Preference for admission to the doctoral program is given to applicants with the expressed desire of learning how to utilize the wealth of knowledge in psychology to improve productivity, safety, and satisfaction in our daily lives at home and in our business and work environments. The successful applicant will have demonstrated an appropriate background in research (both through classes and research experience) and academic training. The strongest candidates will have courses in the core areas of experimental, social, and personality psychology, statistics, research methodology, experimental design, biology, physics, mathematics through differential equations and matrix algebra, and computer science. In order to be prepared for the range of demanding courses in our program (the appropriate undergraduate preparation and our graduate curriculum are both detailed at our web site, psych.wright.edu), students lacking specific prerequisite must remediate these courses at the onset of their graduate studies. The minimum required overall GRE (verbal + quantitative) score is 1000. To be competitive, combined GRE scores should be above 1100. The GRE scores of students accepted over the last 5 years is about 1160.
Meeting the Needs of the State
The doctoral program in the Department of Psychology at Wright State University advances solutions to sociotechnical problems in the Dayton metropolitan area that can be applied throughout the state and beyond. Dayton is the ideal setting for our applied psychology program because it is highly industrialized and is also a center of high technology development, including companies focused on state-of-the-art computer hardware and software. It is the headquarters for nine Fortune 1000 companies, several large private companies, five General Motors Divisions, and over 300 high technology companies. Faculty members and graduate students in the Department of Psychology have strong working relationships with many of the large number of Ph.D. research psychologists employed by local companies that recognize the essential contributions of human factors and industrial/organizational psychology.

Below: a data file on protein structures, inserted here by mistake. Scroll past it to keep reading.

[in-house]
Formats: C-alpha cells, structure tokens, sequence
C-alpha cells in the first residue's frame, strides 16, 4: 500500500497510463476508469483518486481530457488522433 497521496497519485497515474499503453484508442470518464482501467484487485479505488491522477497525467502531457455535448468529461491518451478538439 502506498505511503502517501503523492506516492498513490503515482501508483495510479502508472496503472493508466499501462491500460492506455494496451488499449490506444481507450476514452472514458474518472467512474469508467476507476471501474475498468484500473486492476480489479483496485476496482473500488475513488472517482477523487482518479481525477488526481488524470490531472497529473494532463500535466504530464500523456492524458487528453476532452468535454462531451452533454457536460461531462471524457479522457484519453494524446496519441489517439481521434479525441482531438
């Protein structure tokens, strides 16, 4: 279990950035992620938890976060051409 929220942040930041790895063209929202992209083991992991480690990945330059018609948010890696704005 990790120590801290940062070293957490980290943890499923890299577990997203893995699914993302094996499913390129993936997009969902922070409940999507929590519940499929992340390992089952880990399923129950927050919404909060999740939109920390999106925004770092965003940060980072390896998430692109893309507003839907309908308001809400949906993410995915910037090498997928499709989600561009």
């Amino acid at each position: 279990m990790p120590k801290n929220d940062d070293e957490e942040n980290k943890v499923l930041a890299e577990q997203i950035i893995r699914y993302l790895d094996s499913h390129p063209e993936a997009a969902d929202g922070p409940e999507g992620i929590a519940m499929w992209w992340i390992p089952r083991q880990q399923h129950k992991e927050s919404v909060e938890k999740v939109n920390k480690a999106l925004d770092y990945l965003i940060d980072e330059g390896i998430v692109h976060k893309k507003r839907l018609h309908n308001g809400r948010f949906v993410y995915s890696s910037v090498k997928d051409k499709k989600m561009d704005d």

Dayton is also home to the Wright-Patterson Air Force Base (WPAFB) research complex, which is situated adjacent to Wright State University. WPAFB is a major Air Force center of excellence with a long history of leadership in the implementation of applied psychology in aviation and Air Force organizations, and values the contributions of both human factors and industrial/organizational psychology. In the face of rapid developments in technical innovation, the Air Force recognizes that increased attention to these domains is essential in order to maintain a superior defense posture within realistic economic constraints.
The interest shared by Psychology faculty at Wright State and researchers at WPAFB has led to long-standing collaborations. The mutually beneficial interaction was formalized, with support from the Air Force Office of Scientific Research, through a Memorandum of Agreement signed when the Ph.D. program was inaugurated. The Memorandum commits both groups to work together to enhance the behavioral research capability of the region. A notable success in this domain is the VERITAS project, a cooperative research endeavor that has rendered the Dayton area a leader in the utilization and application of technologically advanced, integrated virtual environments. Such strengths attract high quality scientists to our region, which further enhances not only our reputation and ability to provide superior graduate education, but also promotes Ohio’s status in technology and research.
Placement Objectives for Graduates
Our graduates are prepared to meet the strong demand in government and industry for psychologists with Ph.D. level education in human factors or industrial/organizational psychology, and they are also prepared for tenure-track professional positions in colleges and universities. Consistent with this training and our program goals, the Department of Psychology seeks to have its graduates solve problems through industrial, governmental, or educational positions. Our Description of Graduate Programs in Psychology booklet lists over twenty companies in which our recent graduates are pursuing successful careers. All of our graduates are employed in human factors or industrial/organizational positions. This strong placement record, which began with students who received M.A. degrees before the Ph.D. program was approved, has been enhanced by the Ph.D. program. The companies include:
- Boeing Aircraft (Seattle, WA)
- Honeywell (Minneapolis, MN)
- Klein Associates (Fairborn, OH)
- Lexis-Nexus (Dayton, OH)
- Micro Analysis & Design (Boulder, CO)
- Proctor & Gamble (Cincinnati, OH)
- Raytheon (Los Angeles, CA)
- General Dynamics (Dayton, OH)
- Xerox Corporation (El Segundo, CA)